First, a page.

The Organization of the Petroleum Exporting Countries (OPEC) failed to agree to a clear oil-output strategy on Thursday as Iran insisted on raising production to regain market share lost during years of sanctions, which were lifted in January.
Analysts still took away positives from the meeting in Vienna, as Saudi Arabia showed restraint.
“We will be very gentle in our approach and make sure we don’t shock the market in any way,” Saudi Energy Minister Khalid al-Falih told reporters.
As a result, Brent crude futures held above $50 per barrel on Friday, trading at $50.19 per barrel at 0647 GMT, up 15 cents from the last settlement and almost double January lows.
U.S. West Texas Intermediate (WTI) crude futures were trading up 9 cents at $49.26.
Despite the failure to agree on a joint policy, analysts said that rivals Iran and Saudi Arabia both got what they wanted from the meeting.
“Both sides have achieved their underlying aims; Iran’s production remains unconstrained and Saudis policy of allowing the market to rebalance through price is still in place. Non-OPEC supply has fallen and OPEC has gained market share,” BNP Paribas said.
Given that Iran’s facilities cannot increase exports by much more and that Saudi Arabia pledged restraint just as supplies are disrupted elsewhere – especially in Nigeria, Venezuela, Libya and the United States – traders said that the OPEC meeting was supportive of oil prices.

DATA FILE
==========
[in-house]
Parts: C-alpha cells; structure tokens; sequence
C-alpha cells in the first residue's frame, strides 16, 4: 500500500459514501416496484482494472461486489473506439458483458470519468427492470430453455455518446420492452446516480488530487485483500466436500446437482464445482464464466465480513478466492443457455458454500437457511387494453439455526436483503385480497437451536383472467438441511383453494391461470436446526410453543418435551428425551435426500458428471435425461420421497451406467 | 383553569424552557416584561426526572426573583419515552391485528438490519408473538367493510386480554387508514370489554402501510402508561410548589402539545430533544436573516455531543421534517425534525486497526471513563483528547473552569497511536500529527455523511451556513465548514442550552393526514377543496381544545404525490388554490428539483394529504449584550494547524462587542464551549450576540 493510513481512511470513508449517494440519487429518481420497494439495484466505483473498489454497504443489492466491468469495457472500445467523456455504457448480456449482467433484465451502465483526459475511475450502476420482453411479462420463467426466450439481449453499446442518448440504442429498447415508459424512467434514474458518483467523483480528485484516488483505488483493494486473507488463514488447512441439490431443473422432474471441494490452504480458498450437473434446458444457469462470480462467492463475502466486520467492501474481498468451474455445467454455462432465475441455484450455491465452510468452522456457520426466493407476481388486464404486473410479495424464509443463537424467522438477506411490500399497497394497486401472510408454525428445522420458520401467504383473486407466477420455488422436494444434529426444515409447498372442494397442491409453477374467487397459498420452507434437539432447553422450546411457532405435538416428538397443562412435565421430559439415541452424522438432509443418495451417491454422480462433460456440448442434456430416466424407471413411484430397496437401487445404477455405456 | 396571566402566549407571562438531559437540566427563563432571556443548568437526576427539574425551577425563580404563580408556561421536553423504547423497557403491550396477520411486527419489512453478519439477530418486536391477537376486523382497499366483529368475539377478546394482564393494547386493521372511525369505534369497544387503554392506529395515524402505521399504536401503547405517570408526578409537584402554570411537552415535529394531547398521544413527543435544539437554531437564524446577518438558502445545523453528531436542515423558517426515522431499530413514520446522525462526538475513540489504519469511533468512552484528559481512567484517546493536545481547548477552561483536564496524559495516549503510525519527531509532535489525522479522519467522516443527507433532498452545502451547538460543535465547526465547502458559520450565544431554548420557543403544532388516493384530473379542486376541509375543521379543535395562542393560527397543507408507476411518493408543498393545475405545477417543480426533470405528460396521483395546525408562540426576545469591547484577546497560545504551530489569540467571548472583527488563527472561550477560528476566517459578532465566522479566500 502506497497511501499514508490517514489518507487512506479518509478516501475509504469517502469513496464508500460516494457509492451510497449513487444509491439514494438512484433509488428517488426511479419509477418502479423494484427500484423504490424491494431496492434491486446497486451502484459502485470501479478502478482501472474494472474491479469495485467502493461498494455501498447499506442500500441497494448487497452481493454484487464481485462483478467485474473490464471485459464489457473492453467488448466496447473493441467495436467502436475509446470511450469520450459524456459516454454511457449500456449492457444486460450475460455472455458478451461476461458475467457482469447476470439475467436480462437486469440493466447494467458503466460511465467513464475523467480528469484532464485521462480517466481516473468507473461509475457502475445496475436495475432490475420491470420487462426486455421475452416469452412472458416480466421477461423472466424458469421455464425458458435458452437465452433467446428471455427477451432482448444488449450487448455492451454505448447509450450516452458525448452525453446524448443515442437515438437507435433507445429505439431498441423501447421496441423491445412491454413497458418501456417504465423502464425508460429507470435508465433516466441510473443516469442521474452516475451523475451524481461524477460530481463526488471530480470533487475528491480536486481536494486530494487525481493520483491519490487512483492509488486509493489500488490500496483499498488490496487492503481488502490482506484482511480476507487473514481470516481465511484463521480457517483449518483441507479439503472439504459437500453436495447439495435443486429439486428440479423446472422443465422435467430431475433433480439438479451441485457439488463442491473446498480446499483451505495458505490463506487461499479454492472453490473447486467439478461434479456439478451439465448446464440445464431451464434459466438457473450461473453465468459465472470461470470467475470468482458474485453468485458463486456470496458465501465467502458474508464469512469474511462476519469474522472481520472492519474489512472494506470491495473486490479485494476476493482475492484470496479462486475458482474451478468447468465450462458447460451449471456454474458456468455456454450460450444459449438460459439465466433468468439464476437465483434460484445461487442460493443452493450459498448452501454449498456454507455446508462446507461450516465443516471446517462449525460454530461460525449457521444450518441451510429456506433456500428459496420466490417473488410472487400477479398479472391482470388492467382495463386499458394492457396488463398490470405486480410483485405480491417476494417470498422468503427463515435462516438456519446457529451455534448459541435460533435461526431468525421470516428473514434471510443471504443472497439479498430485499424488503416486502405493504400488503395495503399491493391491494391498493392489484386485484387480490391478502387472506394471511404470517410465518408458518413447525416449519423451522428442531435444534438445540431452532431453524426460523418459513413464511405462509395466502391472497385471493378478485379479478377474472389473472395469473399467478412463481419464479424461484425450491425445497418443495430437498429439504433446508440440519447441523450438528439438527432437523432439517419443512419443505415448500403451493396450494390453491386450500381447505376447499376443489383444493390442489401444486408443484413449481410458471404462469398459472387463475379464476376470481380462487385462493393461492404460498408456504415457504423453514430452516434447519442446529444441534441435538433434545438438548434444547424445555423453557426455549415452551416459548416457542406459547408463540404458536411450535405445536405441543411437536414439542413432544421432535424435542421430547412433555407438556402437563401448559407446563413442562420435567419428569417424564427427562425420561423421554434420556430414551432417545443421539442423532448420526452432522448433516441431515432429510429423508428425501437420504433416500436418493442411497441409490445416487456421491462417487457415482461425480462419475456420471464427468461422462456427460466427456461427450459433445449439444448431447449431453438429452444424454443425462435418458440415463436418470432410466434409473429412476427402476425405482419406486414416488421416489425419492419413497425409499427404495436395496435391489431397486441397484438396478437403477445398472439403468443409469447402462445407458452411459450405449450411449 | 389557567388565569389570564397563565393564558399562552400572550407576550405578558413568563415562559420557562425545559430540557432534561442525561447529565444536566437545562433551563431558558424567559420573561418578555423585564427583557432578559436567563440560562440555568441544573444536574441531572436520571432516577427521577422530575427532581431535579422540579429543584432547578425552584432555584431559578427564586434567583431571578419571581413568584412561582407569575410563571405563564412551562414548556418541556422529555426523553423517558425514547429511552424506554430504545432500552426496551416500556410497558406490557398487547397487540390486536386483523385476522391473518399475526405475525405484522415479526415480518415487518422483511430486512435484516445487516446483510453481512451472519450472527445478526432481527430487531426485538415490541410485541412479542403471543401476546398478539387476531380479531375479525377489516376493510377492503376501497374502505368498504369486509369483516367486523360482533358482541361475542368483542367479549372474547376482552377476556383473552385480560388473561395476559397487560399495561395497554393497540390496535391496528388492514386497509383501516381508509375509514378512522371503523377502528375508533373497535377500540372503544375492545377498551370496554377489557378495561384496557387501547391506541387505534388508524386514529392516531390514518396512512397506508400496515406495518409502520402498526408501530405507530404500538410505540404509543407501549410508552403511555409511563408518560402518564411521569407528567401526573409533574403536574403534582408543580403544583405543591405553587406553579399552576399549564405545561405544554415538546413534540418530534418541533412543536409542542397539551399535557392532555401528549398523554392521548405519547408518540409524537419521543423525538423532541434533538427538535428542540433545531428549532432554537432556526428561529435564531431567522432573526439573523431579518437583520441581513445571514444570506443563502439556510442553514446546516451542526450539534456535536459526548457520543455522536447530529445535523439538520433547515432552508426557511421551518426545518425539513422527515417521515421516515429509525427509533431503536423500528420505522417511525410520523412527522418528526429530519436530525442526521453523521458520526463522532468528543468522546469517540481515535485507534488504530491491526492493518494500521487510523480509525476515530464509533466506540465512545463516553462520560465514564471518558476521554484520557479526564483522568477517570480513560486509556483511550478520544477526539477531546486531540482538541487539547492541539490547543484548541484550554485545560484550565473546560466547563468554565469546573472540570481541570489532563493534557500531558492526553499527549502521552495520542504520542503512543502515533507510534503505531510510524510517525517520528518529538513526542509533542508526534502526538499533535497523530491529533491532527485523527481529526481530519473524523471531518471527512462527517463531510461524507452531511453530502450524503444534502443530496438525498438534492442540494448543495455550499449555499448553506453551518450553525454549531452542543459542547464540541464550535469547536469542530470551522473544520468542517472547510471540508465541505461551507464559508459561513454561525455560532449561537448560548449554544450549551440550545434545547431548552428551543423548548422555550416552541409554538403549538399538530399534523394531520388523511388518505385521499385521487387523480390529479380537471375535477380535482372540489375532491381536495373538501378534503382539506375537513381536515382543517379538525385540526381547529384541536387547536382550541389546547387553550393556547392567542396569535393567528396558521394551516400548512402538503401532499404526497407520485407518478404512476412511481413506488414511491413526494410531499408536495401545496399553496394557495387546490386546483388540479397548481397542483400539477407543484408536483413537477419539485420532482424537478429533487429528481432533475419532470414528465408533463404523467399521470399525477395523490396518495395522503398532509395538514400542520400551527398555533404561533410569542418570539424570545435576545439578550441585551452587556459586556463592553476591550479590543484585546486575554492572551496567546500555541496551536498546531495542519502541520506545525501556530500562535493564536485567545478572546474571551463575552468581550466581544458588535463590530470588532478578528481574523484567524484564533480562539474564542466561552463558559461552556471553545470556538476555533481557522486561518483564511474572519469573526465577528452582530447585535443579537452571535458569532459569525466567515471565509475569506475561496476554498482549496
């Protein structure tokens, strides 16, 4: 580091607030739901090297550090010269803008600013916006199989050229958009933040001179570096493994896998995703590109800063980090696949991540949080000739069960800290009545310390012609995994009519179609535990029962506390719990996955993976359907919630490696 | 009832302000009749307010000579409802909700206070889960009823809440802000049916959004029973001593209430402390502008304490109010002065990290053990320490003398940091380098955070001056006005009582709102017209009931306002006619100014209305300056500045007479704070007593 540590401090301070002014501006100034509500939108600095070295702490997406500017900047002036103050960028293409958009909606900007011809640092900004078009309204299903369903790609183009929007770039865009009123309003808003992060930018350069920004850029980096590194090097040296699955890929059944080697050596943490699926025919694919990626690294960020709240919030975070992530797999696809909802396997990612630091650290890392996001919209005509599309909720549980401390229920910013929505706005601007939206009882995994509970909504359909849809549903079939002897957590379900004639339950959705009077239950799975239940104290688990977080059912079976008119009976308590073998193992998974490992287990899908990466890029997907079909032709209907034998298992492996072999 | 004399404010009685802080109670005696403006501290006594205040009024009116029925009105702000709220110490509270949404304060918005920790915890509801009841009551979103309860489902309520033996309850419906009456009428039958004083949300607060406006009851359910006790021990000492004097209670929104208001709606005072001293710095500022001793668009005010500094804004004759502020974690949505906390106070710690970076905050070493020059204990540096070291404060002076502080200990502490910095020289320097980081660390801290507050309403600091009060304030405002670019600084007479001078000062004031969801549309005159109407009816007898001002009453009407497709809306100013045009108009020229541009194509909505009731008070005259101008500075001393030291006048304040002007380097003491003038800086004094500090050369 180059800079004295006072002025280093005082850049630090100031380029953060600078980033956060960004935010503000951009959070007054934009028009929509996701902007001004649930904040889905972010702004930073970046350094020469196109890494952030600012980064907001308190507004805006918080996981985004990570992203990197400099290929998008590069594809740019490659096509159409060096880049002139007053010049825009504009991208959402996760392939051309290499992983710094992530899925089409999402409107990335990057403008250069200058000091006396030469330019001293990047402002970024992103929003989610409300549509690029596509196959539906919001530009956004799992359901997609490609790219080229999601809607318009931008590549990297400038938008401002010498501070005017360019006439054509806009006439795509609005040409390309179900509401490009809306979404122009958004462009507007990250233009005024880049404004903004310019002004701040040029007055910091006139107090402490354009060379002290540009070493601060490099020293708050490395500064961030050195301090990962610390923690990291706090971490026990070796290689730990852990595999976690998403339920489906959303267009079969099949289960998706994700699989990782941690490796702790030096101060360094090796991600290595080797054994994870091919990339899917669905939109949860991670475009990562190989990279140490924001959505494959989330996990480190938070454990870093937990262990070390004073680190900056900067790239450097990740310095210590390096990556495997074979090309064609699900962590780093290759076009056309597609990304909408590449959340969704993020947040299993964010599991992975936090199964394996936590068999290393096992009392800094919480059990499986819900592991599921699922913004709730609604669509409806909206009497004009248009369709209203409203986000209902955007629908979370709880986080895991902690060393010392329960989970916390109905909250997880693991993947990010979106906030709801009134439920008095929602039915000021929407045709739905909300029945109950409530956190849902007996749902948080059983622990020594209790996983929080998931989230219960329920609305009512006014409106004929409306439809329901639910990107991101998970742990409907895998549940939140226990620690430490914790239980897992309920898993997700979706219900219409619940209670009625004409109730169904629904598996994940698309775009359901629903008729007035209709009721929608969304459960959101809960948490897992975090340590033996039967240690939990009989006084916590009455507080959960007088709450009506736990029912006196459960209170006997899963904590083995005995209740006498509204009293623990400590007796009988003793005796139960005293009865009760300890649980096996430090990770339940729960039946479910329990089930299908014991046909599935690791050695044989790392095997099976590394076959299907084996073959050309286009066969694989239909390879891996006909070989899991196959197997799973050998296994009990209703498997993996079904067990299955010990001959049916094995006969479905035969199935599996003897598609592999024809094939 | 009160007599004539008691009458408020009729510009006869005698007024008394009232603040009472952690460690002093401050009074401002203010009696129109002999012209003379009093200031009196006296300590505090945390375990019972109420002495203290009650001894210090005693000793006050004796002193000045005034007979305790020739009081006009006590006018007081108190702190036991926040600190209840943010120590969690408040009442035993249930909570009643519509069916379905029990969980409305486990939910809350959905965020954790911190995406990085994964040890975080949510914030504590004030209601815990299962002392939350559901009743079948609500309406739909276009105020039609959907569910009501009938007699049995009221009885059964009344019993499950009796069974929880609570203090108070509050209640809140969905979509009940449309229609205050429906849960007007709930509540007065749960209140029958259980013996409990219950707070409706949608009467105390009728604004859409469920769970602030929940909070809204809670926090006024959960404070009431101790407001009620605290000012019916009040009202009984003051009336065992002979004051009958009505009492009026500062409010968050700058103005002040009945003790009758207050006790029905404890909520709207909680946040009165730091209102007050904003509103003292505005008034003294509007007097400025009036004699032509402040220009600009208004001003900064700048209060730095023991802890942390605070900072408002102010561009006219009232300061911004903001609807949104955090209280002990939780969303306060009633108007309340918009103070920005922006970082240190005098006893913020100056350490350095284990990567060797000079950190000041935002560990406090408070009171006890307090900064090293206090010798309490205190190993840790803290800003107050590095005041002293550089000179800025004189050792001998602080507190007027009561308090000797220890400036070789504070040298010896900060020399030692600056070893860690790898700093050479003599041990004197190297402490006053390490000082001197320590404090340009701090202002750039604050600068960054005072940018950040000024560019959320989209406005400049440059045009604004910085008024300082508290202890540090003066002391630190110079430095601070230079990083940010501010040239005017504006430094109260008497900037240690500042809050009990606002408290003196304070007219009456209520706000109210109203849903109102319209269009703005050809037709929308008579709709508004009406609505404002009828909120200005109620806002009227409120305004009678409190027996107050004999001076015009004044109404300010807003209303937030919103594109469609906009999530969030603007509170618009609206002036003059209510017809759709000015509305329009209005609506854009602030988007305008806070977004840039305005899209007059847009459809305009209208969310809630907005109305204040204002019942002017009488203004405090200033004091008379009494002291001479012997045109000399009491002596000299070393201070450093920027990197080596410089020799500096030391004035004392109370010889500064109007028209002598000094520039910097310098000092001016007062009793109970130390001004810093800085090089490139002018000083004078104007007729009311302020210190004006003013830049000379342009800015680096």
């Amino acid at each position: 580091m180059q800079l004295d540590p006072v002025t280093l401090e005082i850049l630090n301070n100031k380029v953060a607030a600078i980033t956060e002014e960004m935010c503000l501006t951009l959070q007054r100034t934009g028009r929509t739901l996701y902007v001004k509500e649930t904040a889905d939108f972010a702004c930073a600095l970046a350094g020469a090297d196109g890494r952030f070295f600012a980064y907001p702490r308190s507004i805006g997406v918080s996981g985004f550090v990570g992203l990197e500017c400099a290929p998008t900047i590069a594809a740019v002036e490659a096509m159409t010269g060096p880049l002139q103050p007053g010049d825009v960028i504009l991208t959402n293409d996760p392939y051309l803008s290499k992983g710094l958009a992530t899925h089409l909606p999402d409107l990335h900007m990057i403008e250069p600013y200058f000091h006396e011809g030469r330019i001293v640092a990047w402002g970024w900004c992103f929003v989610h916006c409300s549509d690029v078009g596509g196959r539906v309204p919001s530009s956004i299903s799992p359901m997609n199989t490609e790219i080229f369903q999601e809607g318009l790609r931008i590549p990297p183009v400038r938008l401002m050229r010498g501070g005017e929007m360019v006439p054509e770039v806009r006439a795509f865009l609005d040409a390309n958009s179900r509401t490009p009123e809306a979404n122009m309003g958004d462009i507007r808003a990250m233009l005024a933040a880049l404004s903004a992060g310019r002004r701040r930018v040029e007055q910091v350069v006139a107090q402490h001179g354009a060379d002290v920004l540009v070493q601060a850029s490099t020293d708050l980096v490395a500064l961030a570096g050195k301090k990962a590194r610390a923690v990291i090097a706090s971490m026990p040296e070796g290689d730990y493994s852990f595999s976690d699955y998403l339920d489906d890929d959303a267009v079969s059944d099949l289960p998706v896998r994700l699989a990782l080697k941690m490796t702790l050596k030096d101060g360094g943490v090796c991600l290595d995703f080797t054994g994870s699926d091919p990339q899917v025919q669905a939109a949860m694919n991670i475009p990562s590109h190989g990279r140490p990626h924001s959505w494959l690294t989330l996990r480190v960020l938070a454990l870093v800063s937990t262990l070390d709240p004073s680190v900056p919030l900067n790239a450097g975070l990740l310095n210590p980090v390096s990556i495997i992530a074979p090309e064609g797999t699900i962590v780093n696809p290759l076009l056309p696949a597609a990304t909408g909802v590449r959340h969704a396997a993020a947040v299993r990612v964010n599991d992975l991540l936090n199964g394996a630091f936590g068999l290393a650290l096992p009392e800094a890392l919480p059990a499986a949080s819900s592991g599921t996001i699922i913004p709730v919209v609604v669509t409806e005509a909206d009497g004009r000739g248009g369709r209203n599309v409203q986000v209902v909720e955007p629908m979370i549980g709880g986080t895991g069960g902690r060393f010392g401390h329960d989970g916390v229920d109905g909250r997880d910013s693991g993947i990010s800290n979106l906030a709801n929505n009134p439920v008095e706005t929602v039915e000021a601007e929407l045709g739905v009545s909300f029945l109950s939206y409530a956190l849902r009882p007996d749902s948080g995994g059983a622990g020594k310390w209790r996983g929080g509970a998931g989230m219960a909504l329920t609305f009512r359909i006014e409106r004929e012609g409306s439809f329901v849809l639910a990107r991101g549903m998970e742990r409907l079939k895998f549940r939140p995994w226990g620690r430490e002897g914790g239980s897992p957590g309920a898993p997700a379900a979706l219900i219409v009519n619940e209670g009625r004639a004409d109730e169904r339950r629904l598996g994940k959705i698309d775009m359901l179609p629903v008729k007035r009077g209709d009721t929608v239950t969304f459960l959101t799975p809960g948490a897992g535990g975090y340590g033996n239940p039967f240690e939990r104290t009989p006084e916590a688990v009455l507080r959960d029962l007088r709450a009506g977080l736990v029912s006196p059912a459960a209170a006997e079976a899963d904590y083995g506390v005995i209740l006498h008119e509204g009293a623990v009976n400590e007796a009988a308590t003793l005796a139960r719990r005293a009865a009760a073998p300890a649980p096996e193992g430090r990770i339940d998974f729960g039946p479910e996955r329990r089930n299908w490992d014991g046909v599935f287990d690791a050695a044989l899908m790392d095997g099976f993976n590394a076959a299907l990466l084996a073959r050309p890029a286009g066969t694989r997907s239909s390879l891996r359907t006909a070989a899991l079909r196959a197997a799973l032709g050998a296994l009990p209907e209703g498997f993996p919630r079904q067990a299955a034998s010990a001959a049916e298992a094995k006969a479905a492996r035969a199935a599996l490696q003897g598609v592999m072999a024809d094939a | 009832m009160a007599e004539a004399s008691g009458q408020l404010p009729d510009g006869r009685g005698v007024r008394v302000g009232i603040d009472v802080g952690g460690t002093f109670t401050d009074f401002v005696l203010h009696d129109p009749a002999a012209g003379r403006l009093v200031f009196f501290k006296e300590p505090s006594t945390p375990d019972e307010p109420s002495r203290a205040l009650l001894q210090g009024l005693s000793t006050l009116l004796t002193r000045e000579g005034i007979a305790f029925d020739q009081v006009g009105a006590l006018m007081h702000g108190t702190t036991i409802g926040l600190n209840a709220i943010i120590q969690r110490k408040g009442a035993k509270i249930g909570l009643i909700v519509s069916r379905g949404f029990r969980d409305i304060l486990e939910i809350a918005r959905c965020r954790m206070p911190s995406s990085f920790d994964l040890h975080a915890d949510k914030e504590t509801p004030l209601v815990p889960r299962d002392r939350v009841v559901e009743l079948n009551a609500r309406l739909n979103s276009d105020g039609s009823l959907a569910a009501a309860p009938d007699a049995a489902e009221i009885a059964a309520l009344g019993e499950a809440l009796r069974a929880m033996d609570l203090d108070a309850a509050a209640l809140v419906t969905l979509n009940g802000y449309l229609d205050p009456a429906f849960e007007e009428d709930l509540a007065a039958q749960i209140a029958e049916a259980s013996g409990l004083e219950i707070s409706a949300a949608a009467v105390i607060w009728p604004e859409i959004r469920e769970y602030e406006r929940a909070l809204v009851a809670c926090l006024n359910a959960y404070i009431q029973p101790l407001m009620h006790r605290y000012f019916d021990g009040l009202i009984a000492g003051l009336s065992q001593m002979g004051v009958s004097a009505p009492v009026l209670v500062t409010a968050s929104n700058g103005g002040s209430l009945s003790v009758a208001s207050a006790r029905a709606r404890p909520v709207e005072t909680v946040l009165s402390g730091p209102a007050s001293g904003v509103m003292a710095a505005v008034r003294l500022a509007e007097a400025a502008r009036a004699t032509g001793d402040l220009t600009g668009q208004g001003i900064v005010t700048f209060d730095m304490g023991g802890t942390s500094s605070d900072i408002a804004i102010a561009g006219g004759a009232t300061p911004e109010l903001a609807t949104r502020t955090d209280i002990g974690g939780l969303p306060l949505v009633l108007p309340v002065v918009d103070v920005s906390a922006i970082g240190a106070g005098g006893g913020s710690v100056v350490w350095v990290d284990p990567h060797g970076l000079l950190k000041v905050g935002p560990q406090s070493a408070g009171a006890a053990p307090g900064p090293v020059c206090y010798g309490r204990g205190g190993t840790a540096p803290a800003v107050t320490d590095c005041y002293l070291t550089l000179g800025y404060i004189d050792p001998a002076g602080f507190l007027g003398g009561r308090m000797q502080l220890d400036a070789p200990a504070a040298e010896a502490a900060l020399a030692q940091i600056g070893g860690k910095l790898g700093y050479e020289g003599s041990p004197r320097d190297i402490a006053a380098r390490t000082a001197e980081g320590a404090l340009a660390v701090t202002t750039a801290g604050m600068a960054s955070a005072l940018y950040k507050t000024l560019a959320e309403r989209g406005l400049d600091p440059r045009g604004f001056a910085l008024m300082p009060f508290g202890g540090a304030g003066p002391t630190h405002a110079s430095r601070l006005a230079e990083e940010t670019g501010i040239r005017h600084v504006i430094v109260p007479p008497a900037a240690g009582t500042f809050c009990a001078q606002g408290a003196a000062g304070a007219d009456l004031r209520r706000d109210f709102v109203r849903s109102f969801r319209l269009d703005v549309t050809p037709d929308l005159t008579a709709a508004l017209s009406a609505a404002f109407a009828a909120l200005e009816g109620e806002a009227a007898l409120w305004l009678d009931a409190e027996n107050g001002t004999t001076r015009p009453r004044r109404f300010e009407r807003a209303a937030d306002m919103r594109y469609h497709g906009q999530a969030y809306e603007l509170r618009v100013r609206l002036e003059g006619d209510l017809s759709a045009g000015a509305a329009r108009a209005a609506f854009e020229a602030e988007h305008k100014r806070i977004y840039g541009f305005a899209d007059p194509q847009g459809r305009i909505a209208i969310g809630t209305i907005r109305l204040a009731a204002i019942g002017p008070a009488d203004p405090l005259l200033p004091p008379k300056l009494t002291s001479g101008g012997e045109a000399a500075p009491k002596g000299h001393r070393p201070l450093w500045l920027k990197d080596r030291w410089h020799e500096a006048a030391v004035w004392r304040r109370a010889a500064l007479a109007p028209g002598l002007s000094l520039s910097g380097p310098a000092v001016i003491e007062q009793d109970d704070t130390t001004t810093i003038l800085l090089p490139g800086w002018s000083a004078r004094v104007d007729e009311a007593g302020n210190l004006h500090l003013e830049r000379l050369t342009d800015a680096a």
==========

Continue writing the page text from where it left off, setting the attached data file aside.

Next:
“The rate of global stock build has fallen and the elevated stocks will begin to erode from the start of 2017, providing scope for price improvement,” the bank said.
Bank of America Merrill Lynch said that rising oil prices were also being “exacerbated by seasonal dynamics, as well as robust trend gasoline consumption growth in the U.S., India, and even China.”
The U.S. bank said that “fueled by the lower prices, oil consumption around the world is booming on less efficient use, less substitution effects, and more economic demand.”
Strong demand in Asia was also reflected by a jump in refining margins especially for diesel and jet fuel.
For diesel, traders said a record heat-wave in south and southeast Asia had pushed up fuel demand to operate air conditioners, while jet fuel demand was soaring because of Asia’s booming air travel.